Direct communication with compromised sites helped fix security problems faster, Google’s study found
Researchers at Google and academics at the University of California, Berkeley discovered that nearly 800,000 websites around the world were newly compromised over a one-year period, equivalent to 16,500 per week.
The results suggest the scale of the malware problem, which sees attackers routinely planting malicious code on poorly protected websites.
Such sites are flagged as dangerous by search engines, but helping them to fix the problem is a more difficult matter, Google said.
The study, “Remedying Web Hijacking: Notification Effectiveness and Webmaster Comprehension”, found that 760,935 sites were compromised during the 12 months to June 2015.
Google found that when it contacted affected web administrators who had signed up for the company’s Search Console directly via email, the communication led to 75 percent of sites being re-secured.
In other cases, Google contacted webmasters via their Whois email addresses, and the study found that this contact, along with displaying browser interstitials and search warnings, led to 54.6 percent of the affected sites fixing their malware problems, compared to a rate of only 43.4 percent for sites that were flagged with search warnings alone.
“Our results indicate that browser interstitials, search warnings, and direct communication with webmasters all play a crucial role in alerting webmasters to compromise and spurring action,” the researchers wrote in the study.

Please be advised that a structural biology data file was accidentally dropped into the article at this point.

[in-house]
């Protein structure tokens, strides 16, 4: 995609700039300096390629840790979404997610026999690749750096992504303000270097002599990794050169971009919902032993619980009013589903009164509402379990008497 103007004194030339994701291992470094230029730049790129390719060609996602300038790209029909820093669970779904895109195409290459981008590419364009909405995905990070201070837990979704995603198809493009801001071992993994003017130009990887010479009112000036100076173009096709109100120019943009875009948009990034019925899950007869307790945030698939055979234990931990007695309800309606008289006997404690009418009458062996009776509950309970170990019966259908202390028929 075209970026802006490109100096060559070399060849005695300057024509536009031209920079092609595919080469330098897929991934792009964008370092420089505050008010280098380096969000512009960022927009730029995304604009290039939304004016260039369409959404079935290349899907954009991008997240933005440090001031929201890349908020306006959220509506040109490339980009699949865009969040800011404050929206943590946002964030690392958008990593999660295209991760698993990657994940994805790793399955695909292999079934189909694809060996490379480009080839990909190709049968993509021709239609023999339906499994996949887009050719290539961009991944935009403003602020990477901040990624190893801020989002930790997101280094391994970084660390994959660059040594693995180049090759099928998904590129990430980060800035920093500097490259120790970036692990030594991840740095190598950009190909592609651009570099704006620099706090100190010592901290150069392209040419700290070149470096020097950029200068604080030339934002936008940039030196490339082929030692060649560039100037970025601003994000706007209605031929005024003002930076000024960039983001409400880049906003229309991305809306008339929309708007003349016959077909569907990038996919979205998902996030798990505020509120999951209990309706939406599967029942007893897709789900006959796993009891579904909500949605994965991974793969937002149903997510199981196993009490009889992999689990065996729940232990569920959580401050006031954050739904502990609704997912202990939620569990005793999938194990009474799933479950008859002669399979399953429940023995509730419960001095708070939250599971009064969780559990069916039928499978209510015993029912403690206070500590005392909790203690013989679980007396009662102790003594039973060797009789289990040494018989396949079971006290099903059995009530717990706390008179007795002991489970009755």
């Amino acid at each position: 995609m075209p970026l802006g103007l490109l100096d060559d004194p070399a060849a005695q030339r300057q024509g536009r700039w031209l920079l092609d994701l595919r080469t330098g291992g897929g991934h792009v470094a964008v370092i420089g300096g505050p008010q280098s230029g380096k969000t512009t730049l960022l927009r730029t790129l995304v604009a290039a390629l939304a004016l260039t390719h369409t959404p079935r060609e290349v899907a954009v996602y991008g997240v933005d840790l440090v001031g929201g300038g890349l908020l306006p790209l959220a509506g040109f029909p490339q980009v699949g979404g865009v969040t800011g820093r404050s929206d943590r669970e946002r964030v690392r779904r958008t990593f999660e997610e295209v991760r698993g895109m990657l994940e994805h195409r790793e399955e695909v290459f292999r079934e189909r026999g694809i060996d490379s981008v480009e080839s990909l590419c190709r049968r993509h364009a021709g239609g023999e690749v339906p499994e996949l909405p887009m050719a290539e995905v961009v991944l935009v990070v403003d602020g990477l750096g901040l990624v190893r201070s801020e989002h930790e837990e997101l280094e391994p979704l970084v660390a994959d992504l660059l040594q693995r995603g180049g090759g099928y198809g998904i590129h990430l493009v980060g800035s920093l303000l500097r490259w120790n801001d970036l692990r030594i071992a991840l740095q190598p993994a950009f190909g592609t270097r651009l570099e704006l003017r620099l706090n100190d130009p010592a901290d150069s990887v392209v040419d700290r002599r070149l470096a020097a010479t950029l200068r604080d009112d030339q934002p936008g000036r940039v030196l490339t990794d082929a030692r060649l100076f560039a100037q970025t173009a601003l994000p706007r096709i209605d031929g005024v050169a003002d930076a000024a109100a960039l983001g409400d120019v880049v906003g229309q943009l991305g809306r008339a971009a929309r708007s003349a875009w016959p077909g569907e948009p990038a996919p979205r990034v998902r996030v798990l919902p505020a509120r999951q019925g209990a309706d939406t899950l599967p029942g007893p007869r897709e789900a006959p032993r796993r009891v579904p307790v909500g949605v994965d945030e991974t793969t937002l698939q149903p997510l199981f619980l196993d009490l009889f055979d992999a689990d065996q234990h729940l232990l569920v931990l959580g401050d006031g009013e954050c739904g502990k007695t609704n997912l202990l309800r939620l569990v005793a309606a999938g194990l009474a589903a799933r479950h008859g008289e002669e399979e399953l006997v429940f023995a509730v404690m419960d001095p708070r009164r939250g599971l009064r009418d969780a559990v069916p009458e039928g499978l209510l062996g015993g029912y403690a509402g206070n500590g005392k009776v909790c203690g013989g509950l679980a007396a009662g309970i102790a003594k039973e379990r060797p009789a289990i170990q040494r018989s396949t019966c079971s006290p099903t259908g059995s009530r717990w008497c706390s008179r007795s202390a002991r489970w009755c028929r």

Google said that when its emails included included tips and samples of exacly which pages included harmful content, this, along with expedited notification, helped webmasters fix the problem 62 percent faster than when no tips were included – usually within three days.
Keeping sites secure is another matter, however – the study found that 12 percent of recently fixed sites were compromised again within 30 days.
The findings indicate that while the malware problem is serious, communication with those affected can help, Google said.
“It’s easy for the security community to be pessimistic about incident response being ‘too complex’ for victims, but as our findings demonstrate, even just starting a dialogue can significantly expedite recovery,” the company said in a statement.
The study was carried out by Eric Kuan, Yuan Niu, Lucas Ballard, Kurt Thomas, and Elie Bursztein at Google along with Frank Li, Grant Ho, and Vern Paxson at the University of California, Berkeley.
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